Debt Settlement Missouri 2017-09-06T23:43:27+00:00


Have you ever gone to the emergency room or had a major medical procedure only to notice that weeks or months later bill after bill starts to come in? Suddenly you have several thousand medical bills. In extreme cases, it can be hundreds of thousands. Occasionally hospitals and doctor’s offices will work with you and allow payments, but often they won’t.

Do you have multiple credit cards?  Have you ever missed a payment, or two, or more? Missed payments plus penalties and/or fees tend to snowball out of control. Sometimes they snowball so quickly that your entire balance is affected and it practically doubles! Out of nowhere the debts, you were struggling to pay have become impossible to manage. It wasn’t until this moment that you realized just how fast a snowball becomes an avalanche.

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You do your best to look for methods you can you can try to get ahead of this—but how do you get ahead of an avalanche?

You call the hospital or the credit card company to ask about Debt Settlement and the representative says they will forgive half of your total balance if you pay the half in a lump sum within a number of days. Sounds like a good deal, doesn’t it?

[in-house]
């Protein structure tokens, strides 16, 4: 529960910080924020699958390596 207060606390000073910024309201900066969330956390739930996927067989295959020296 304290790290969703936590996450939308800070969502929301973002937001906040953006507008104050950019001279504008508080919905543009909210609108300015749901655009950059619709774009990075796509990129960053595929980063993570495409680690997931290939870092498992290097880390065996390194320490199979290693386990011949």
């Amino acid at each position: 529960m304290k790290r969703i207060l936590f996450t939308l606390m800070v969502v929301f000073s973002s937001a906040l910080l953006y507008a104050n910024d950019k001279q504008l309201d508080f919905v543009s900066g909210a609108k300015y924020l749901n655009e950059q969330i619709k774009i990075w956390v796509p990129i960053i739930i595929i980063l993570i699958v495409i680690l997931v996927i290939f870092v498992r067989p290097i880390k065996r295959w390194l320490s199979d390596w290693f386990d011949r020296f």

The truth is that whether or not it’s a good deal really depends on how much you owe as well as how much money you have available to you at the time. Chances are if you are in the middle of a debt avalanche, you probably don’t have that kind of money laying around.

Even if you did have the funds, there, of course, is a catch. When you borrow money from a bank or a credit card, for example, you don’t have to pay taxes on that money because it’s not income. However, credit is only considered credit, and NOT income, on the premise that you are going to pay that money back. As soon as a creditor “forgives” a debt either completely or partially, that forgiven debt is now considered income. If money is considered income then you must pay taxes on it.  Doesn’t seem very fair, does it?

Here’s an example: let’s say you have a credit Card with a $12,000 balance. You make an offer to settle it for $6,000 and that offer is accepted. You will likely need to pay taxes as if you had received an extra $8,000 worth of income that tax year.  The final kicker is that you go through all this and now the credit card company that made the deal with you will likely report your debt as “settled” or something similar which will ding your credit.

Debt settlement is completely different than bankruptcy and if you would like to find out more about the differences please visit our “Bankruptcy vs. Debt Settlement,” article.